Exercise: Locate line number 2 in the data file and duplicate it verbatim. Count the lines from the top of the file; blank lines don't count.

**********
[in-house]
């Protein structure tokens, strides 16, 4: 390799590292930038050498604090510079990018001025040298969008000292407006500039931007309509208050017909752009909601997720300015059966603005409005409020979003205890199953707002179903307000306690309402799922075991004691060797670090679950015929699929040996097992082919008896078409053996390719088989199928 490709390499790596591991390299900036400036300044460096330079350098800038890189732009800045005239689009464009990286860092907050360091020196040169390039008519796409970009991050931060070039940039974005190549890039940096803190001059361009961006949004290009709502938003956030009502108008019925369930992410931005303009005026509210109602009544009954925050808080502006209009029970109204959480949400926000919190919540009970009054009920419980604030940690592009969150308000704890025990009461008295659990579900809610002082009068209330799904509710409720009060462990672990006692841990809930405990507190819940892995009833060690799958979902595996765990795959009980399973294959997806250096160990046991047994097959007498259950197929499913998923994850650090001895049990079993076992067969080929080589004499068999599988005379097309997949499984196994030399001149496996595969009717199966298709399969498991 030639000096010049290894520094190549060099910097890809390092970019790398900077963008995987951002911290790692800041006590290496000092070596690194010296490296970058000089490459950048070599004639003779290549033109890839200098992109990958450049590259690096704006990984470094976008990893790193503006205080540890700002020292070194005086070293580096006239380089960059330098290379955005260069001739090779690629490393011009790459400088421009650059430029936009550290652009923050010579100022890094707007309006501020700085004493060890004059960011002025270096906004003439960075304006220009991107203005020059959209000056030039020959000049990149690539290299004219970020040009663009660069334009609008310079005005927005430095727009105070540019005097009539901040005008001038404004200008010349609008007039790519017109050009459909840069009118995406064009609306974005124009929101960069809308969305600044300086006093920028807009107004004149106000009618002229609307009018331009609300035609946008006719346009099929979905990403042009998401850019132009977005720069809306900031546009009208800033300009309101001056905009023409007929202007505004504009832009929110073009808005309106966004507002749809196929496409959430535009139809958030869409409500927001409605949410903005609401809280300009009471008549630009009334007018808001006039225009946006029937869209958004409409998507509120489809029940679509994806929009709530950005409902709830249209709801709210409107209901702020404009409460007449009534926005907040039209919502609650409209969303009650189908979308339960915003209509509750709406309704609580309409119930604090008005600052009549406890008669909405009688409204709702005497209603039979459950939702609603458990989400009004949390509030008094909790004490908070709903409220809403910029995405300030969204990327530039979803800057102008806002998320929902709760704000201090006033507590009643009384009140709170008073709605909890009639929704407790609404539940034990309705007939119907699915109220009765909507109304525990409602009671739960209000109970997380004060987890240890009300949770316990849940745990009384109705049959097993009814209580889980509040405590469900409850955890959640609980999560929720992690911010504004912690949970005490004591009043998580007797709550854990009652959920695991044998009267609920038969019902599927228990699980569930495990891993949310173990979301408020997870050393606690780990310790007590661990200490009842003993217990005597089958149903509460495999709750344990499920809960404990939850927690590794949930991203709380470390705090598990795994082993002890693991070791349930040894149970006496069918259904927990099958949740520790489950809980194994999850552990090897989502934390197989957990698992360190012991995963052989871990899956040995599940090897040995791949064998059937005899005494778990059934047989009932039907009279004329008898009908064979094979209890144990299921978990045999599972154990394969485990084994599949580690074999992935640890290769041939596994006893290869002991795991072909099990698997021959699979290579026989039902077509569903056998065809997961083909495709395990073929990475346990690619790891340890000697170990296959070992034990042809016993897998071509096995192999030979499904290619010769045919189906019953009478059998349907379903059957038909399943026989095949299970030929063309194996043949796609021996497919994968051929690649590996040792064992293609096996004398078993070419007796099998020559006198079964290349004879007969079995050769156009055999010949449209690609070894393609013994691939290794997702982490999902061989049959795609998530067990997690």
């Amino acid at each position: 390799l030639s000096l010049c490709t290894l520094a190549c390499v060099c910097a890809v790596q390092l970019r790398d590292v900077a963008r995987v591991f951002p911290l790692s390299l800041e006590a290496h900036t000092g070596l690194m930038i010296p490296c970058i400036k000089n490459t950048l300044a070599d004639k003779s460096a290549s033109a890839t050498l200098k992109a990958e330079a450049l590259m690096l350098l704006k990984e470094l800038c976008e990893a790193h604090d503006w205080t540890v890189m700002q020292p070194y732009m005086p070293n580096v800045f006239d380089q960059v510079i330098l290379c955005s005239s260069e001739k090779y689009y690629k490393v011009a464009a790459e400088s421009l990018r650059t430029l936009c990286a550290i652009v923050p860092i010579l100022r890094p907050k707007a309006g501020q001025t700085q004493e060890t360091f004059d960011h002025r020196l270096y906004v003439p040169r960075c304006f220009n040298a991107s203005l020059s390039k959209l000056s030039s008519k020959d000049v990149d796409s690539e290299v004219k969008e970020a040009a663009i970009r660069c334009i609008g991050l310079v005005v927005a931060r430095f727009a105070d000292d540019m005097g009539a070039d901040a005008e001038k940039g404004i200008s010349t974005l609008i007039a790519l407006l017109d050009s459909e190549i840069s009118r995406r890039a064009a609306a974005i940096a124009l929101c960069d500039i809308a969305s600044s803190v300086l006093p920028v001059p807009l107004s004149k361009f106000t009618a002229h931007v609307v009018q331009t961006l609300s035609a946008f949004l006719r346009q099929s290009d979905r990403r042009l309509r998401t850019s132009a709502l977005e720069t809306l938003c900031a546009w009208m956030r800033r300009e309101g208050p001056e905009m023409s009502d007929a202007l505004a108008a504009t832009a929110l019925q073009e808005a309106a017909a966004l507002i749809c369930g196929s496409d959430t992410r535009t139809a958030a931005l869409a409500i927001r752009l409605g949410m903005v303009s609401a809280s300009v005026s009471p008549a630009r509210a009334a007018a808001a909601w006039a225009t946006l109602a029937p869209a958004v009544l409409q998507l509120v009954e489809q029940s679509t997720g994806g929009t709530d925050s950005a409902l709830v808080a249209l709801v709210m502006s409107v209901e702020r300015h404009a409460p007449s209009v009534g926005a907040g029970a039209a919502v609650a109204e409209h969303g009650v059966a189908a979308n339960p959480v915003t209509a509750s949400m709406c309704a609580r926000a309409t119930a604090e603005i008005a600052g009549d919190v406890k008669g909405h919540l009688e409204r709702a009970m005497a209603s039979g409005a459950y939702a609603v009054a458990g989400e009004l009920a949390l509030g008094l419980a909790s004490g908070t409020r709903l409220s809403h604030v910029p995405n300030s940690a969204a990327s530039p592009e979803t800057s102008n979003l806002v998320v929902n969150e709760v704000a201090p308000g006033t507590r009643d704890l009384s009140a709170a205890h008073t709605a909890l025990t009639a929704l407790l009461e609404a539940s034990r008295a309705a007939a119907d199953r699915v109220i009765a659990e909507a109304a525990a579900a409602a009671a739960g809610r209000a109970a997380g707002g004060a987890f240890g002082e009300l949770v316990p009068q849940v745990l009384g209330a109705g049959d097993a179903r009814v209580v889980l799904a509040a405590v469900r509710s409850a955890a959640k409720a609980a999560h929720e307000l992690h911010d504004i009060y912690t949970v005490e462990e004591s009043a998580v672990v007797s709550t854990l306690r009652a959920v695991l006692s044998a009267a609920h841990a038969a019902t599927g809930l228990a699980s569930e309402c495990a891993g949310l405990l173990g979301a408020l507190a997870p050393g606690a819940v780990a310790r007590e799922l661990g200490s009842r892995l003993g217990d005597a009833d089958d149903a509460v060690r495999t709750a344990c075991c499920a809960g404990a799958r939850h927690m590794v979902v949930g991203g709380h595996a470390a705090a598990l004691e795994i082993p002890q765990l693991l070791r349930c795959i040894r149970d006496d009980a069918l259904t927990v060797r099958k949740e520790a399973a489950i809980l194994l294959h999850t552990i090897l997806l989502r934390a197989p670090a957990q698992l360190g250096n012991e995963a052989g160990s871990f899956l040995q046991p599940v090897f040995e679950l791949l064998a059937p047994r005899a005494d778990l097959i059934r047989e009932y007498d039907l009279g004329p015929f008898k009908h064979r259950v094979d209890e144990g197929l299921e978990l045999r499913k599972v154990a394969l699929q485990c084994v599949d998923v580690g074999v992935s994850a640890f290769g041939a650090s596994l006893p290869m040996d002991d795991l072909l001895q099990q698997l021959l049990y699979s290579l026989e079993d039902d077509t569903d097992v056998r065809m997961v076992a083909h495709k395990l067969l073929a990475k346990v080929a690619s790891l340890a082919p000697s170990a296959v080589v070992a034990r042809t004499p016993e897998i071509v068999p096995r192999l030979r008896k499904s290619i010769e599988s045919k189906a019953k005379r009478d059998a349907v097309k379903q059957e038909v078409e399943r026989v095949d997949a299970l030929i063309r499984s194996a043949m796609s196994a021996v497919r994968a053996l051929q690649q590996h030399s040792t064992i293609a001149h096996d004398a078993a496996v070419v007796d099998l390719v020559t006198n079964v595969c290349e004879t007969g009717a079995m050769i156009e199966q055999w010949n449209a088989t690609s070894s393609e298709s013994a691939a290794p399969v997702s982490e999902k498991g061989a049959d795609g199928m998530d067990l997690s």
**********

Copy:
């Protein structure tokens, strides 16, 4: 390799590292930038050498604090510079990018001025040298969008000292407006500039931007309509208050017909752009909601997720300015059966603005409005409020979003205890199953707002179903307000306690309402799922075991004691060797670090679950015929699929040996097992082919008896078409053996390719088989199928 490709390499790596591991390299900036400036300044460096330079350098800038890189732009800045005239689009464009990286860092907050360091020196040169390039008519796409970009991050931060070039940039974005190549890039940096803190001059361009961006949004290009709502938003956030009502108008019925369930992410931005303009005026509210109602009544009954925050808080502006209009029970109204959480949400926000919190919540009970009054009920419980604030940690592009969150308000704890025990009461008295659990579900809610002082009068209330799904509710409720009060462990672990006692841990809930405990507190819940892995009833060690799958979902595996765990795959009980399973294959997806250096160990046991047994097959007498259950197929499913998923994850650090001895049990079993076992067969080929080589004499068999599988005379097309997949499984196994030399001149496996595969009717199966298709399969498991 030639000096010049290894520094190549060099910097890809390092970019790398900077963008995987951002911290790692800041006590290496000092070596690194010296490296970058000089490459950048070599004639003779290549033109890839200098992109990958450049590259690096704006990984470094976008990893790193503006205080540890700002020292070194005086070293580096006239380089960059330098290379955005260069001739090779690629490393011009790459400088421009650059430029936009550290652009923050010579100022890094707007309006501020700085004493060890004059960011002025270096906004003439960075304006220009991107203005020059959209000056030039020959000049990149690539290299004219970020040009663009660069334009609008310079005005927005430095727009105070540019005097009539901040005008001038404004200008010349609008007039790519017109050009459909840069009118995406064009609306974005124009929101960069809308969305600044300086006093920028807009107004004149106000009618002229609307009018331009609300035609946008006719346009099929979905990403042009998401850019132009977005720069809306900031546009009208800033300009309101001056905009023409007929202007505004504009832009929110073009808005309106966004507002749809196929496409959430535009139809958030869409409500927001409605949410903005609401809280300009009471008549630009009334007018808001006039225009946006029937869209958004409409998507509120489809029940679509994806929009709530950005409902709830249209709801709210409107209901702020404009409460007449009534926005907040039209919502609650409209969303009650189908979308339960915003209509509750709406309704609580309409119930604090008005600052009549406890008669909405009688409204709702005497209603039979459950939702609603458990989400009004949390509030008094909790004490908070709903409220809403910029995405300030969204990327530039979803800057102008806002998320929902709760704000201090006033507590009643009384009140709170008073709605909890009639929704407790609404539940034990309705007939119907699915109220009765909507109304525990409602009671739960209000109970997380004060987890240890009300949770316990849940745990009384109705049959097993009814209580889980509040405590469900409850955890959640609980999560929720992690911010504004912690949970005490004591009043998580007797709550854990009652959920695991044998009267609920038969019902599927228990699980569930495990891993949310173990979301408020997870050393606690780990310790007590661990200490009842003993217990005597089958149903509460495999709750344990499920809960404990939850927690590794949930991203709380470390705090598990795994082993002890693991070791349930040894149970006496069918259904927990099958949740520790489950809980194994999850552990090897989502934390197989957990698992360190012991995963052989871990899956040995599940090897040995791949064998059937005899005494778990059934047989009932039907009279004329008898009908064979094979209890144990299921978990045999599972154990394969485990084994599949580690074999992935640890290769041939596994006893290869002991795991072909099990698997021959699979290579026989039902077509569903056998065809997961083909495709395990073929990475346990690619790891340890000697170990296959070992034990042809016993897998071509096995192999030979499904290619010769045919189906019953009478059998349907379903059957038909399943026989095949299970030929063309194996043949796609021996497919994968051929690649590996040792064992293609096996004398078993070419007796099998020559006198079964290349004879007969079995050769156009055999010949449209690609070894393609013994691939290794997702982490999902061989049959795609998530067990997690």